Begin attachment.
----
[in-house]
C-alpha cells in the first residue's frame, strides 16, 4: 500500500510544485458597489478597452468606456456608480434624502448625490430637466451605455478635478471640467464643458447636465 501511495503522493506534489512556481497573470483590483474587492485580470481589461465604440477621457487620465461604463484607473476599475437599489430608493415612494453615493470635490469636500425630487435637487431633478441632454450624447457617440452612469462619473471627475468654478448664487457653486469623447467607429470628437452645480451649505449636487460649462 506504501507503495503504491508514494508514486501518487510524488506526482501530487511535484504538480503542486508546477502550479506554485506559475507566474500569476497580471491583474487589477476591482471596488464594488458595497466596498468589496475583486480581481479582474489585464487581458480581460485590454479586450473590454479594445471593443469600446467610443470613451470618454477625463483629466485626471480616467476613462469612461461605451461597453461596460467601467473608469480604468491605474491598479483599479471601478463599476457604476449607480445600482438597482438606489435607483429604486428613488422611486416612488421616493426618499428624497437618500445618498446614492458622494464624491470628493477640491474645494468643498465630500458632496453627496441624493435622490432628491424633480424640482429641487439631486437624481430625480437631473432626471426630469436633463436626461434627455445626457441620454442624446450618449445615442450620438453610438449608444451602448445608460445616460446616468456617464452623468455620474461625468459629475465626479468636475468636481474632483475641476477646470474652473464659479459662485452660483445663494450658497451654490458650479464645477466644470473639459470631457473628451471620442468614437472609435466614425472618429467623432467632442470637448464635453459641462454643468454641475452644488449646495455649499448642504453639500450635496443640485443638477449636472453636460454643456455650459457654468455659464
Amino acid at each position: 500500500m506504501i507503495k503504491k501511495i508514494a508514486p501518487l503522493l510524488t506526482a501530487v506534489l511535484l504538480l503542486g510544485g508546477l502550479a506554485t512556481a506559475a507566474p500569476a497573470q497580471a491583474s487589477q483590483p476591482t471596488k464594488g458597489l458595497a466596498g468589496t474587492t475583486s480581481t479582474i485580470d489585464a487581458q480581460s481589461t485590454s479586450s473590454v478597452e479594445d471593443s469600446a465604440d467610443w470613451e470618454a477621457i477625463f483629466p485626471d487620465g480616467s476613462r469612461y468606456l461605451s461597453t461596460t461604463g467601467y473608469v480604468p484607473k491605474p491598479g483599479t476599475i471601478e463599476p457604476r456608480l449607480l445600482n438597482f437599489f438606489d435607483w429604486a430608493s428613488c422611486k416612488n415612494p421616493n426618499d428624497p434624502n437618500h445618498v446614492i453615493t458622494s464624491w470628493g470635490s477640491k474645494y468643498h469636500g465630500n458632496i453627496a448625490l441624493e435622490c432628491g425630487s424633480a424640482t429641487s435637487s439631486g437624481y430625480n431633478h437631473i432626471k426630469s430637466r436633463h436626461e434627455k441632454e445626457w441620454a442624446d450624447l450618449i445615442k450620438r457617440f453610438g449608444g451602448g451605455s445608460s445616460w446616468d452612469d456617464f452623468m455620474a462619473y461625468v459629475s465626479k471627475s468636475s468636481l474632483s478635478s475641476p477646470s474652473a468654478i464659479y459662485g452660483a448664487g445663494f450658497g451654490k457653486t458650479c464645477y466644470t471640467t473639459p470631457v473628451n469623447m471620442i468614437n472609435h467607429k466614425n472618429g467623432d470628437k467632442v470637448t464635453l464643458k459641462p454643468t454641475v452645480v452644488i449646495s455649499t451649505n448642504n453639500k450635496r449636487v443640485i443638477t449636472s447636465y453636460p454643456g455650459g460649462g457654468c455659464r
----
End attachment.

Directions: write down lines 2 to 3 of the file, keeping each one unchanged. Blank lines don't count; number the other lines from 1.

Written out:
C-alpha cells in the first residue's frame, strides 16, 4: 500500500510544485458597489478597452468606456456608480434624502448625490430637466451605455478635478471640467464643458447636465 501511495503522493506534489512556481497573470483590483474587492485580470481589461465604440477621457487620465461604463484607473476599475437599489430608493415612494453615493470635490469636500425630487435637487431633478441632454450624447457617440452612469462619473471627475468654478448664487457653486469623447467607429470628437452645480451649505449636487460649462 506504501507503495503504491508514494508514486501518487510524488506526482501530487511535484504538480503542486508546477502550479506554485506559475507566474500569476497580471491583474487589477476591482471596488464594488458595497466596498468589496475583486480581481479582474489585464487581458480581460485590454479586450473590454479594445471593443469600446467610443470613451470618454477625463483629466485626471480616467476613462469612461461605451461597453461596460467601467473608469480604468491605474491598479483599479471601478463599476457604476449607480445600482438597482438606489435607483429604486428613488422611486416612488421616493426618499428624497437618500445618498446614492458622494464624491470628493477640491474645494468643498465630500458632496453627496441624493435622490432628491424633480424640482429641487439631486437624481430625480437631473432626471426630469436633463436626461434627455445626457441620454442624446450618449445615442450620438453610438449608444451602448445608460445616460446616468456617464452623468455620474461625468459629475465626479468636475468636481474632483475641476477646470474652473464659479459662485452660483445663494450658497451654490458650479464645477466644470473639459470631457473628451471620442468614437472609435466614425472618429467623432467632442470637448464635453459641462454643468454641475452644488449646495455649499448642504453639500450635496443640485443638477449636472453636460454643456455650459457654468455659464
Amino acid at each position: 500500500m506504501i507503495k503504491k501511495i508514494a508514486p501518487l503522493l510524488t506526482a501530487v506534489l511535484l504538480l503542486g510544485g508546477l502550479a506554485t512556481a506559475a507566474p500569476a497573470q497580471a491583474s487589477q483590483p476591482t471596488k464594488g458597489l458595497a466596498g468589496t474587492t475583486s480581481t479582474i485580470d489585464a487581458q480581460s481589461t485590454s479586450s473590454v478597452e479594445d471593443s469600446a465604440d467610443w470613451e470618454a477621457i477625463f483629466p485626471d487620465g480616467s476613462r469612461y468606456l461605451s461597453t461596460t461604463g467601467y473608469v480604468p484607473k491605474p491598479g483599479t476599475i471601478e463599476p457604476r456608480l449607480l445600482n438597482f437599489f438606489d435607483w429604486a430608493s428613488c422611486k416612488n415612494p421616493n426618499d428624497p434624502n437618500h445618498v446614492i453615493t458622494s464624491w470628493g470635490s477640491k474645494y468643498h469636500g465630500n458632496i453627496a448625490l441624493e435622490c432628491g425630487s424633480a424640482t429641487s435637487s439631486g437624481y430625480n431633478h437631473i432626471k426630469s430637466r436633463h436626461e434627455k441632454e445626457w441620454a442624446d450624447l450618449i445615442k450620438r457617440f453610438g449608444g451602448g451605455s445608460s445616460w446616468d452612469d456617464f452623468m455620474a462619473y461625468v459629475s465626479k471627475s468636475s468636481l474632483s478635478s475641476p477646470s474652473a468654478i464659479y459662485g452660483a448664487g445663494f450658497g451654490k457653486t458650479c464645477y466644470t471640467t473639459p470631457v473628451n469623447m471620442i468614437n472609435h467607429k466614425n472618429g467623432d470628437k467632442v470637448t464635453l464643458k459641462p454643468t454641475v452645480v452644488i449646495s455649499t451649505n448642504n453639500k450635496r449636487v443640485i443638477t449636472s447636465y453636460p454643456g455650459g460649462g457654468c455659464r